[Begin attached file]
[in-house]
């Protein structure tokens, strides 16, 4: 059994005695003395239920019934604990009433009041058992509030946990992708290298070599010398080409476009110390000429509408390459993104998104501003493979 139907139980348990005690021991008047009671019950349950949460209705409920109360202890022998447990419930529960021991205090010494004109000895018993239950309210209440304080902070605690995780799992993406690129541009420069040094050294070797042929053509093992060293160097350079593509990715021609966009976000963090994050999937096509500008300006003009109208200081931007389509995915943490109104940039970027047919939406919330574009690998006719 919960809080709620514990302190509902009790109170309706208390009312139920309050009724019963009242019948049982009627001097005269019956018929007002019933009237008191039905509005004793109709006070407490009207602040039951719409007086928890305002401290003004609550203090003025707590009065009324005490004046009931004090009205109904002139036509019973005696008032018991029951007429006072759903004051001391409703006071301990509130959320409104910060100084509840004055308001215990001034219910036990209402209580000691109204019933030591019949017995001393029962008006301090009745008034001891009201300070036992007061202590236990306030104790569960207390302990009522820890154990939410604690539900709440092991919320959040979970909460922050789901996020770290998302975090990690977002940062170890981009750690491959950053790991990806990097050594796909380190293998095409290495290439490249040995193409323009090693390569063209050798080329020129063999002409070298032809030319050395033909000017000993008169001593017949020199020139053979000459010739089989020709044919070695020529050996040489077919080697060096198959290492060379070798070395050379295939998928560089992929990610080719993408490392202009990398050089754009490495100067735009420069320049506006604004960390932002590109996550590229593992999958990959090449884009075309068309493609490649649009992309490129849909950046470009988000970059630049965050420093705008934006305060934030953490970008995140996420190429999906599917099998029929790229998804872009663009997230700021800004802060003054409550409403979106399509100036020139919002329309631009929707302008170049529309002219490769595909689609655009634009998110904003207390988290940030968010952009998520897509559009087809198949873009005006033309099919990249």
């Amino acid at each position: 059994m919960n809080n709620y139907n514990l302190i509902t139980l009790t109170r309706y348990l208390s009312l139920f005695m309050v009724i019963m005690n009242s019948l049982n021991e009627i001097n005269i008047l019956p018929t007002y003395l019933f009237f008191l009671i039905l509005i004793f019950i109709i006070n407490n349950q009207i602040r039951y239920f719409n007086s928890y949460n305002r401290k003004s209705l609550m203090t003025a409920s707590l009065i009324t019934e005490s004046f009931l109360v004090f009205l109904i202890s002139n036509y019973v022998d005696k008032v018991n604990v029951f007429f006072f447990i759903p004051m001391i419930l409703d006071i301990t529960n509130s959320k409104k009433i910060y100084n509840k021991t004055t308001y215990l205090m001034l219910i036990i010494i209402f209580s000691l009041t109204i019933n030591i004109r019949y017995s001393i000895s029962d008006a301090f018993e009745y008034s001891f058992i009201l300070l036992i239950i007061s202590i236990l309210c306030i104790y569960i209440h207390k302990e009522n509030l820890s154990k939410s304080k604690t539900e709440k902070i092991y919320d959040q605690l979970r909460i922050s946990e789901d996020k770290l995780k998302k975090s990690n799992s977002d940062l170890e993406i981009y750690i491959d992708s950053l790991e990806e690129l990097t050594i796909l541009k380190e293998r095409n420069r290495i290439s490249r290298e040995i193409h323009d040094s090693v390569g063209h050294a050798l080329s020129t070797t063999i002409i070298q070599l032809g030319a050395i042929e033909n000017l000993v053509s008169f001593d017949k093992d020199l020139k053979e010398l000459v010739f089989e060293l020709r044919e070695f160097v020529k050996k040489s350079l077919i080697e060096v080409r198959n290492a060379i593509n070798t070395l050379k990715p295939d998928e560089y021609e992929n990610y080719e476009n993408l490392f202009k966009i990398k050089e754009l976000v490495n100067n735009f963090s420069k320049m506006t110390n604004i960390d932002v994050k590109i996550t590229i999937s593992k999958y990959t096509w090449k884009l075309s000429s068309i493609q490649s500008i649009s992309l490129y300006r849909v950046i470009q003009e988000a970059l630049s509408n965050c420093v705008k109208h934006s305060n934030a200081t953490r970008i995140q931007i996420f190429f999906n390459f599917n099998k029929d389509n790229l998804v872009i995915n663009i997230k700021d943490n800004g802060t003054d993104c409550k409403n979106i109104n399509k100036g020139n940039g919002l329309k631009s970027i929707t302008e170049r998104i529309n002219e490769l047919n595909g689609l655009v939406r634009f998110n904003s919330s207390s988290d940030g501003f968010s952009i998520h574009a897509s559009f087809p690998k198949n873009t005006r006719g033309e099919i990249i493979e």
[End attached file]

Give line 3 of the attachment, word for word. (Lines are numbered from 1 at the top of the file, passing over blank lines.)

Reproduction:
């Amino acid at each position: 059994m919960n809080n709620y139907n514990l302190i509902t139980l009790t109170r309706y348990l208390s009312l139920f005695m309050v009724i019963m005690n009242s019948l049982n021991e009627i001097n005269i008047l019956p018929t007002y003395l019933f009237f008191l009671i039905l509005i004793f019950i109709i006070n407490n349950q009207i602040r039951y239920f719409n007086s928890y949460n305002r401290k003004s209705l609550m203090t003025a409920s707590l009065i009324t019934e005490s004046f009931l109360v004090f009205l109904i202890s002139n036509y019973v022998d005696k008032v018991n604990v029951f007429f006072f447990i759903p004051m001391i419930l409703d006071i301990t529960n509130s959320k409104k009433i910060y100084n509840k021991t004055t308001y215990l205090m001034l219910i036990i010494i209402f209580s000691l009041t109204i019933n030591i004109r019949y017995s001393i000895s029962d008006a301090f018993e009745y008034s001891f058992i009201l300070l036992i239950i007061s202590i236990l309210c306030i104790y569960i209440h207390k302990e009522n509030l820890s154990k939410s304080k604690t539900e709440k902070i092991y919320d959040q605690l979970r909460i922050s946990e789901d996020k770290l995780k998302k975090s990690n799992s977002d940062l170890e993406i981009y750690i491959d992708s950053l790991e990806e690129l990097t050594i796909l541009k380190e293998r095409n420069r290495i290439s490249r290298e040995i193409h323009d040094s090693v390569g063209h050294a050798l080329s020129t070797t063999i002409i070298q070599l032809g030319a050395i042929e033909n000017l000993v053509s008169f001593d017949k093992d020199l020139k053979e010398l000459v010739f089989e060293l020709r044919e070695f160097v020529k050996k040489s350079l077919i080697e060096v080409r198959n290492a060379i593509n070798t070395l050379k990715p295939d998928e560089y021609e992929n990610y080719e476009n993408l490392f202009k966009i990398k050089e754009l976000v490495n100067n735009f963090s420069k320049m506006t110390n604004i960390d932002v994050k590109i996550t590229i999937s593992k999958y990959t096509w090449k884009l075309s000429s068309i493609q490649s500008i649009s992309l490129y300006r849909v950046i470009q003009e988000a970059l630049s509408n965050c420093v705008k109208h934006s305060n934030a200081t953490r970008i995140q931007i996420f190429f999906n390459f599917n099998k029929d389509n790229l998804v872009i995915n663009i997230k700021d943490n800004g802060t003054d993104c409550k409403n979106i109104n399509k100036g020139n940039g919002l329309k631009s970027i929707t302008e170049r998104i529309n002219e490769l047919n595909g689609l655009v939406r634009f998110n904003s919330s207390s988290d940030g501003f968010s952009i998520h574009a897509s559009f087809p690998k198949n873009t005006r006719g033309e099919i990249i493979e």